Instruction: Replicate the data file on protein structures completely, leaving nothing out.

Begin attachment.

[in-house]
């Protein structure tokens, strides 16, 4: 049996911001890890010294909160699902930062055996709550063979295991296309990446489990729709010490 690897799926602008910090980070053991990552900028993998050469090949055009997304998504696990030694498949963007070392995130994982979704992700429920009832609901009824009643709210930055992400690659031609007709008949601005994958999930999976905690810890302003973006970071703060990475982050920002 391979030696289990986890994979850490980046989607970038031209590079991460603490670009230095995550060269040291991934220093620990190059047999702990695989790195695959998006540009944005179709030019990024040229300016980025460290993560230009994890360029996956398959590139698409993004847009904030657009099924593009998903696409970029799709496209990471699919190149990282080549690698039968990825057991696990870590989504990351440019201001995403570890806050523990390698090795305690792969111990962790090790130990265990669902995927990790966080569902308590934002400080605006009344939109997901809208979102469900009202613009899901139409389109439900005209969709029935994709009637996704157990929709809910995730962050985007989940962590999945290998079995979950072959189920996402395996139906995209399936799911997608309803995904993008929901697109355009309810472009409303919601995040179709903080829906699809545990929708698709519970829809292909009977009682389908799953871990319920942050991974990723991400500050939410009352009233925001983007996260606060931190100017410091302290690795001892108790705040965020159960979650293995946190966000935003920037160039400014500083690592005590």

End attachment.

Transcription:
[in-house]
């Protein structure tokens, strides 16, 4: 049996911001890890010294909160699902930062055996709550063979295991296309990446489990729709010490 690897799926602008910090980070053991990552900028993998050469090949055009997304998504696990030694498949963007070392995130994982979704992700429920009832609901009824009643709210930055992400690659031609007709008949601005994958999930999976905690810890302003973006970071703060990475982050920002 391979030696289990986890994979850490980046989607970038031209590079991460603490670009230095995550060269040291991934220093620990190059047999702990695989790195695959998006540009944005179709030019990024040229300016980025460290993560230009994890360029996956398959590139698409993004847009904030657009099924593009998903696409970029799709496209990471699919190149990282080549690698039968990825057991696990870590989504990351440019201001995403570890806050523990390698090795305690792969111990962790090790130990265990669902995927990790966080569902308590934002400080605006009344939109997901809208979102469900009202613009899901139409389109439900005209969709029935994709009637996704157990929709809910995730962050985007989940962590999945290998079995979950072959189920996402395996139906995209399936799911997608309803995904993008929901697109355009309810472009409303919601995040179709903080829906699809545990929708698709519970829809292909009977009682389908799953871990319920942050991974990723991400500050939410009352009233925001983007996260606060931190100017410091302290690795001892108790705040965020159960979650293995946190966000935003920037160039400014500083690592005590």